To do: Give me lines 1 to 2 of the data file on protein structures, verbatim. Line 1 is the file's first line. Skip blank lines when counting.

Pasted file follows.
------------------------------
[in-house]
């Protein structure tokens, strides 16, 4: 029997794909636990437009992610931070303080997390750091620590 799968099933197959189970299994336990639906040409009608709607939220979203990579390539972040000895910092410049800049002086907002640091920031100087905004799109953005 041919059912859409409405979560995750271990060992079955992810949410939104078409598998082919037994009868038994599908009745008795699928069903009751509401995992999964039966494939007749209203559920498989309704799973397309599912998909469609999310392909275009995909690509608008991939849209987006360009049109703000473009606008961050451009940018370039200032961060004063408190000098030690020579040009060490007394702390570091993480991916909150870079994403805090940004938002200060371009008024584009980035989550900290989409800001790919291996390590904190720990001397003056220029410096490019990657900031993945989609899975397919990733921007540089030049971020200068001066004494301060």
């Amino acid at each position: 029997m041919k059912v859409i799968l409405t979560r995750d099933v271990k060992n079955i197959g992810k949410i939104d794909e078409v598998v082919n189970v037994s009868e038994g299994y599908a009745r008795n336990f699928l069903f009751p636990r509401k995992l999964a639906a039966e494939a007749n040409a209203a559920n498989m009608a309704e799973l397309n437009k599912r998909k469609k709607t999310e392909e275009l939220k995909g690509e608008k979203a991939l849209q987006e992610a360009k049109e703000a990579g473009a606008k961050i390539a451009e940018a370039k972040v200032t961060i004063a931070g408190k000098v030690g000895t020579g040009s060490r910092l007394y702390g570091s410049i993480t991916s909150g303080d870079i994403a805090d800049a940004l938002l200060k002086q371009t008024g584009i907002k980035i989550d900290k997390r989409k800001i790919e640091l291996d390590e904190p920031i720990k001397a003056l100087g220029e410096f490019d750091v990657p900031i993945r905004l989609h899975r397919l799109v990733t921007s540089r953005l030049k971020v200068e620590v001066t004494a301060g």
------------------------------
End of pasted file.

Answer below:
[in-house]
């Protein structure tokens, strides 16, 4: 029997794909636990437009992610931070303080997390750091620590 799968099933197959189970299994336990639906040409009608709607939220979203990579390539972040000895910092410049800049002086907002640091920031100087905004799109953005 041919059912859409409405979560995750271990060992079955992810949410939104078409598998082919037994009868038994599908009745008795699928069903009751509401995992999964039966494939007749209203559920498989309704799973397309599912998909469609999310392909275009995909690509608008991939849209987006360009049109703000473009606008961050451009940018370039200032961060004063408190000098030690020579040009060490007394702390570091993480991916909150870079994403805090940004938002200060371009008024584009980035989550900290989409800001790919291996390590904190720990001397003056220029410096490019990657900031993945989609899975397919990733921007540089030049971020200068001066004494301060």